Valet Parking Startups and Non-Consumption as the Real Competition

In the past few months I’ve met, read about, or been introduced to a number of companies that are working on solutions to make parking in cities a much easier experience for consumers. Most of these services are focusing on the SF and NYC markets, both of which are know for limited street parking, high prices for garages and lots, and a propensity for the local authorities to write parking tickets. Some of the more interesting companies in this space include Zirx, SpotHero, ValetAnywhere, Caarbon, Luxe, and others. I think they are all working on an interesting problem and I wanted to share my thoughts on the space.

I posted the tweet below and got a lot of good feedback from some of my followers:

One of my favorite replies came from Josh at Freestyle and I wanted to give him credit:

Having met with a few companies in this space and having thought about the problem, I get why these companies are attacking this problem. If you drive, parking is a pain in many cases. Making parking less painful is a noble goal. And I think the growth of on-demand services like Lyft, Uber, Postmates and others has changed how consumers think about both transportation and logistics. After thinking about this problem for a bit, I believe the following to be true:

The real competition for these valet services is not really existing valet and parking options. I think it’s really a potential secular move away from driving and parking as the primary way people move about in cities. Increased urbanization plus innovation across the transportation stack (ridesharing group transportation alternatives, and public transportation extenstions) are putting pressure on driving.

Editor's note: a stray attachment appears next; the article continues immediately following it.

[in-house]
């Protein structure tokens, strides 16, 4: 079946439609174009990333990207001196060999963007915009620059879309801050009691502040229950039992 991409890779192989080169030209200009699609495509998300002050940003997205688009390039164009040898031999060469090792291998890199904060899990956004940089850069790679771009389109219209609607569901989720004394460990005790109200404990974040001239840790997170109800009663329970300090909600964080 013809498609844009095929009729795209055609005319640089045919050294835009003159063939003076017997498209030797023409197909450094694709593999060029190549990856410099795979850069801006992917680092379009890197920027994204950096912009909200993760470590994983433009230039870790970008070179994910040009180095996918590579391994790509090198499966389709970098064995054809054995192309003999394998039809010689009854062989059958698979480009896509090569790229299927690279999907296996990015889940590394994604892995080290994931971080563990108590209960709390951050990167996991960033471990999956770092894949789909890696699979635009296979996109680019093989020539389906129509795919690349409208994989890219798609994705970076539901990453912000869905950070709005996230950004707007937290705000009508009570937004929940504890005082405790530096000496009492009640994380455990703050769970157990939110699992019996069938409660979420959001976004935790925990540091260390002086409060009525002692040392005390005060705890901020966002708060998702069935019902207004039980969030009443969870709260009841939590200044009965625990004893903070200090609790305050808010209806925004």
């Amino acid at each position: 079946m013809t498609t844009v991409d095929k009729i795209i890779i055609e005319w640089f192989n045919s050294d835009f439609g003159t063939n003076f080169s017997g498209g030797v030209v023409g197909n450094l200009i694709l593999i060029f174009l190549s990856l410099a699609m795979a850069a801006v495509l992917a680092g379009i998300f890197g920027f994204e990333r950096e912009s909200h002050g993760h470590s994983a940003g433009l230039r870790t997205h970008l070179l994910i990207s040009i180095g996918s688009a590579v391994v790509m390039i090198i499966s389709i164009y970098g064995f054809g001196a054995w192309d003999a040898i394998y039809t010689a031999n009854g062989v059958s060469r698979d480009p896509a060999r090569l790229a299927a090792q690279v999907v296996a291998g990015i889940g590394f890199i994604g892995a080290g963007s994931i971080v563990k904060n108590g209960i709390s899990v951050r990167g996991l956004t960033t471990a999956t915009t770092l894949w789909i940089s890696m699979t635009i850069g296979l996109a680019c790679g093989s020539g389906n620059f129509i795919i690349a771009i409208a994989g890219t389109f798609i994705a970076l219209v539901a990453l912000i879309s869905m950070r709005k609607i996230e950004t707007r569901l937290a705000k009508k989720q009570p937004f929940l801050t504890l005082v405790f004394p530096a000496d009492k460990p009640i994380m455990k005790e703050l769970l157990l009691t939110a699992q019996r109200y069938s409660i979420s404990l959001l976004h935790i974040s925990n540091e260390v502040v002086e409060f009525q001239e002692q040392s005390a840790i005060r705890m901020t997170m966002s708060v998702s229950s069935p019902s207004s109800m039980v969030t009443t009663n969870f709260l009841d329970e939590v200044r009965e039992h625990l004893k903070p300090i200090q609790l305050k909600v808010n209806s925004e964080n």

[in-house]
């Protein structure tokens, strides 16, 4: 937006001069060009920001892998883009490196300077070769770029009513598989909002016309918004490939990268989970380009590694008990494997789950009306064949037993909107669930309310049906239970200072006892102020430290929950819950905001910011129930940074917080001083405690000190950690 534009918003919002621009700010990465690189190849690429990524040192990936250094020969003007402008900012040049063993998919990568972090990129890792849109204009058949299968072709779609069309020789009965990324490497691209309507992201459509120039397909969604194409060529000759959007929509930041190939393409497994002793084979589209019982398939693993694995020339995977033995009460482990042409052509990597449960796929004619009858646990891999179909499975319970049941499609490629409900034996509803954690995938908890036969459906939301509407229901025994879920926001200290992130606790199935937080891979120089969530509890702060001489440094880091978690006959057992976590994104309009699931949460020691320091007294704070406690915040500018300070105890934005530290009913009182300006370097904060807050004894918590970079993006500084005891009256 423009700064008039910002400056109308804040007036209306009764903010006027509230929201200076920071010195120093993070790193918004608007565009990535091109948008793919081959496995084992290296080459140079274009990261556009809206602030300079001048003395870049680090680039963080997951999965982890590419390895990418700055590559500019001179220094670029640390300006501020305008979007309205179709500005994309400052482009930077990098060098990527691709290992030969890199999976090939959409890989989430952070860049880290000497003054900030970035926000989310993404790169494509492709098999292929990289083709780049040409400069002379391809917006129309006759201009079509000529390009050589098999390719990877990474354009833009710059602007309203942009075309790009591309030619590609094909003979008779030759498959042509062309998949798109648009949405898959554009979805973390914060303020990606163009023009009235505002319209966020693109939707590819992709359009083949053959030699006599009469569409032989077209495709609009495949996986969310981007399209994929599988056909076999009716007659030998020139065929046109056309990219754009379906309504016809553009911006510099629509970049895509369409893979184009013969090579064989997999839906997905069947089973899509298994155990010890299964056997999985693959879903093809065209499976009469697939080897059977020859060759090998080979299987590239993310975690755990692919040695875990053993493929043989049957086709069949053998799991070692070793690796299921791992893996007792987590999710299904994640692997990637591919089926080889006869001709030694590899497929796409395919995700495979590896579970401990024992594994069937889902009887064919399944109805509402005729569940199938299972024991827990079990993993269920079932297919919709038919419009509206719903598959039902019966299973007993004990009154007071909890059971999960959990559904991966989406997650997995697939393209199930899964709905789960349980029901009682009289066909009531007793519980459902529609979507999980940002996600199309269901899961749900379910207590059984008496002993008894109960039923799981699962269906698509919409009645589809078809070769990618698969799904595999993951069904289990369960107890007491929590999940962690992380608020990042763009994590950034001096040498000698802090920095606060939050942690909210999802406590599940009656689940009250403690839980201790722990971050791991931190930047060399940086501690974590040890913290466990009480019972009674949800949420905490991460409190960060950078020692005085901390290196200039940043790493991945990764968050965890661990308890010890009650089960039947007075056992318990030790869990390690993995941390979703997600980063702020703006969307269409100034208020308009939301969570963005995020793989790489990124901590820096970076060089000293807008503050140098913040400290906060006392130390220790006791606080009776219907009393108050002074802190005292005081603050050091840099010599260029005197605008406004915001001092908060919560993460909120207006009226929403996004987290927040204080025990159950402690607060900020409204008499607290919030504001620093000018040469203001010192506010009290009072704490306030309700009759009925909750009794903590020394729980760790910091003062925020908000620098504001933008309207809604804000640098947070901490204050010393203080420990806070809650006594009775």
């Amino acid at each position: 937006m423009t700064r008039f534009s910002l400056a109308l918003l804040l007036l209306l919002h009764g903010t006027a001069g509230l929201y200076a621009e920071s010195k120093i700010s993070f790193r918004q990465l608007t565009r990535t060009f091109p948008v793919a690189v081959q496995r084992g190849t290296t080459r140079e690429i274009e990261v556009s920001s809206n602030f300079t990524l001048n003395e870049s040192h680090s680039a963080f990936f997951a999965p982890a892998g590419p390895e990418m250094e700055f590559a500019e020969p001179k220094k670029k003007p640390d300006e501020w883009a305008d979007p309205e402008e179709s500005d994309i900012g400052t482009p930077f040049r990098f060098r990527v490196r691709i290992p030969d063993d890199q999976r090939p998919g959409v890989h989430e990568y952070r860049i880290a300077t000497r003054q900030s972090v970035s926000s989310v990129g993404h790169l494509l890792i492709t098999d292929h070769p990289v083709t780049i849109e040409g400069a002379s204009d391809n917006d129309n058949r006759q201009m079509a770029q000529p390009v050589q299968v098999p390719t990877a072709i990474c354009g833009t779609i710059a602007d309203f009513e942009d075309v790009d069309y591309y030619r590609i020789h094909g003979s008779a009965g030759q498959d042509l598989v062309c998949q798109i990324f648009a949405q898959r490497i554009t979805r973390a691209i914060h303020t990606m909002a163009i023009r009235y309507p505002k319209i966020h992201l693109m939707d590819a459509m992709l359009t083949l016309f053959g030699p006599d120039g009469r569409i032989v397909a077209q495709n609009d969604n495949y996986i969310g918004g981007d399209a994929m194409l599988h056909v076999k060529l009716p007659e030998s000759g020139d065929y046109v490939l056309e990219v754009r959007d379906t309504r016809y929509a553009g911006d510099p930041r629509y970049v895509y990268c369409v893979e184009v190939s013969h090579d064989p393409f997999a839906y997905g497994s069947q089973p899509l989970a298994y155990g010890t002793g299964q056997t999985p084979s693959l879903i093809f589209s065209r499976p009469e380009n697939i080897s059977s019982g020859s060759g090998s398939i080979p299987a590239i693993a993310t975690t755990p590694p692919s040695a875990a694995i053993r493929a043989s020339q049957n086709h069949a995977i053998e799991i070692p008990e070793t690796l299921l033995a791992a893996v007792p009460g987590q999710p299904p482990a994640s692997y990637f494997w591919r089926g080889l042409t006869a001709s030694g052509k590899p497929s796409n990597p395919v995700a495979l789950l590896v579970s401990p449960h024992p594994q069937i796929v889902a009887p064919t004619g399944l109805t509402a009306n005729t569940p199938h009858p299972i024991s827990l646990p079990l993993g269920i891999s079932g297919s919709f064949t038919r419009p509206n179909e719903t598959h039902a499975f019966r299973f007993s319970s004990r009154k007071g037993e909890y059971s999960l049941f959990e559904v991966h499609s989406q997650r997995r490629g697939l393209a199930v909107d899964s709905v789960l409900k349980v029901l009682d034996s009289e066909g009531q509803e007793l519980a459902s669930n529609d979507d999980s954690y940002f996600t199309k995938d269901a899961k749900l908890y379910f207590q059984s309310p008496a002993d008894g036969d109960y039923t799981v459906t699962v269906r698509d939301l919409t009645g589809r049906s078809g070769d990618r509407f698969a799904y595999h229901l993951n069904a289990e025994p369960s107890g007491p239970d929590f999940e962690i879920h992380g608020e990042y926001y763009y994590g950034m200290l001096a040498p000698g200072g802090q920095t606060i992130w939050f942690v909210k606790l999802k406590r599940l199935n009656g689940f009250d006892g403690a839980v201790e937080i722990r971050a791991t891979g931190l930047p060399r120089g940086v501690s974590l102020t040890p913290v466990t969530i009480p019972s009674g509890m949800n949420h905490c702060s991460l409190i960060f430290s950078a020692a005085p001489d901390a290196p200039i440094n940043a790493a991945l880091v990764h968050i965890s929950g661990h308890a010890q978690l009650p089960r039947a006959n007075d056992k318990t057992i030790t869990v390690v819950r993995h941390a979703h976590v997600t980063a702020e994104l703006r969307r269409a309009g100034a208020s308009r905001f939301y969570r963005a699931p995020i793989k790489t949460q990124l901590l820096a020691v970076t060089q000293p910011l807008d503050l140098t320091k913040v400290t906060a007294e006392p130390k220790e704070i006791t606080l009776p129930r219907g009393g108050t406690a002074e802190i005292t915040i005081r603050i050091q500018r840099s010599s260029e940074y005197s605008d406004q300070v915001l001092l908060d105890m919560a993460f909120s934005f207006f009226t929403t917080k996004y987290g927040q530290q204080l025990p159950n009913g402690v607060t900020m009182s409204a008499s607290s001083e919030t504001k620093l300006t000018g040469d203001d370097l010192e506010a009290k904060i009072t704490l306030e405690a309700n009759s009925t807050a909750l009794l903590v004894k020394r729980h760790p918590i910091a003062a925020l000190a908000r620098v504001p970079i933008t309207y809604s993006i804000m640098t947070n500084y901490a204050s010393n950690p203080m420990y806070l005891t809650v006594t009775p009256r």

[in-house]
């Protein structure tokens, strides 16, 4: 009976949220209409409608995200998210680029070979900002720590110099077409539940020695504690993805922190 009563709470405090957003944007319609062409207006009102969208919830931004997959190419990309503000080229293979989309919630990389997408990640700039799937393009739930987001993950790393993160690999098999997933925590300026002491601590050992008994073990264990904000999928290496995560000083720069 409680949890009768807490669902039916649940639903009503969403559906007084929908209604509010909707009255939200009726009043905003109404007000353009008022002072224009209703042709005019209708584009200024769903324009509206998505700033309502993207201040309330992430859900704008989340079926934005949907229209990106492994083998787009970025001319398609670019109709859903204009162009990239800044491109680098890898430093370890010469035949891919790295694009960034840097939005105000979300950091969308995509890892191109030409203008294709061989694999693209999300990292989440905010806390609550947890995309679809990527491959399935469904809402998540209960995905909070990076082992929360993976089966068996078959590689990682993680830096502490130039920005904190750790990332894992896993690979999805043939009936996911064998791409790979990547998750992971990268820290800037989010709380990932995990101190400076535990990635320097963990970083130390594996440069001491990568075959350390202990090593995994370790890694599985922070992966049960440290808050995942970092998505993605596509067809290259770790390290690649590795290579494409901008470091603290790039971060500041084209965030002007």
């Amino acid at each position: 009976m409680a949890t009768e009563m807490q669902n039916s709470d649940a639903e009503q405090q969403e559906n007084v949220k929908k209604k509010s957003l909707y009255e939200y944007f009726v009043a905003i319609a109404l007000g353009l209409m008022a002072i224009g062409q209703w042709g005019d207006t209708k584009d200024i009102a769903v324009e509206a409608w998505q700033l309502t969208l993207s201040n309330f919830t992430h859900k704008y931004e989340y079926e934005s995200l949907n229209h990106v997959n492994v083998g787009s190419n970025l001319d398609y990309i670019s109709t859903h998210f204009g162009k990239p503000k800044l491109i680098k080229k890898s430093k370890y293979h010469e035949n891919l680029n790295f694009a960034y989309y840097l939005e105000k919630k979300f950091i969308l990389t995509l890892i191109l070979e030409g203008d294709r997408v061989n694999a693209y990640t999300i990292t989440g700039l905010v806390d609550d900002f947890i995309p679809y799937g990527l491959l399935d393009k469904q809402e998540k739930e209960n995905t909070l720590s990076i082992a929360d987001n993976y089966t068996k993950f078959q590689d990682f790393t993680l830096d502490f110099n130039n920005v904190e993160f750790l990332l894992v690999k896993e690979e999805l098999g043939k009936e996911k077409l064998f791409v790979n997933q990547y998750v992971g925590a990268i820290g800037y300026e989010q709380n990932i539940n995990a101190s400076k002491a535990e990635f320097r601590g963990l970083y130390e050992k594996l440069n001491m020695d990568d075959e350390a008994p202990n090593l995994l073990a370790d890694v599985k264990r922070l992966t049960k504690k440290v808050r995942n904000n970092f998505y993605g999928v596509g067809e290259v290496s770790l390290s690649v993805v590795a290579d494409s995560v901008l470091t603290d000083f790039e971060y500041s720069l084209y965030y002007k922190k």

With that context, I wanted to explore a few other ideas I have around the valet parking space:

Waiting for a Ride vs. Waiting for a Valet

The basic service parallel between valet parking and ridesharing services such as Uber and Lyft is obvious. All are on-demand services around transportation. Having tried out some of the valet parking services, I was struck by the differences between waiting for a ride and waiting for a valet. Waiting for a ride to show up is easy. I can usually find a way to entertain myself while I wait for my Uber or Lyft to show up. Waiting for a valet to show up to take my car is different. I’m behind the wheel. And in many cases I’m getting a valet because I don’t know where to park and I have somewhere I need to be. I found myself feeling more impatient, rightly or wrongly, when waiting for someone to come grab my car than I did waiting for a ride to show up.

Logistical Complexity of Moving Valets and Cars

One of the more interesting things is the logistical challenge that these models create. In the case of ridesharing, you have a stationary passenger and the target vehicle moves to wherever said passenger is. The passenger and driver then move together to the route endpoint and then separate. There is no need for the same car that dropped me off at my endpoint to be the same car that picks me up on the next leg of my journey. For these valet services, there are humans in the loop. There needs to be a model for moving valets from dropoffs and pickups as consumers request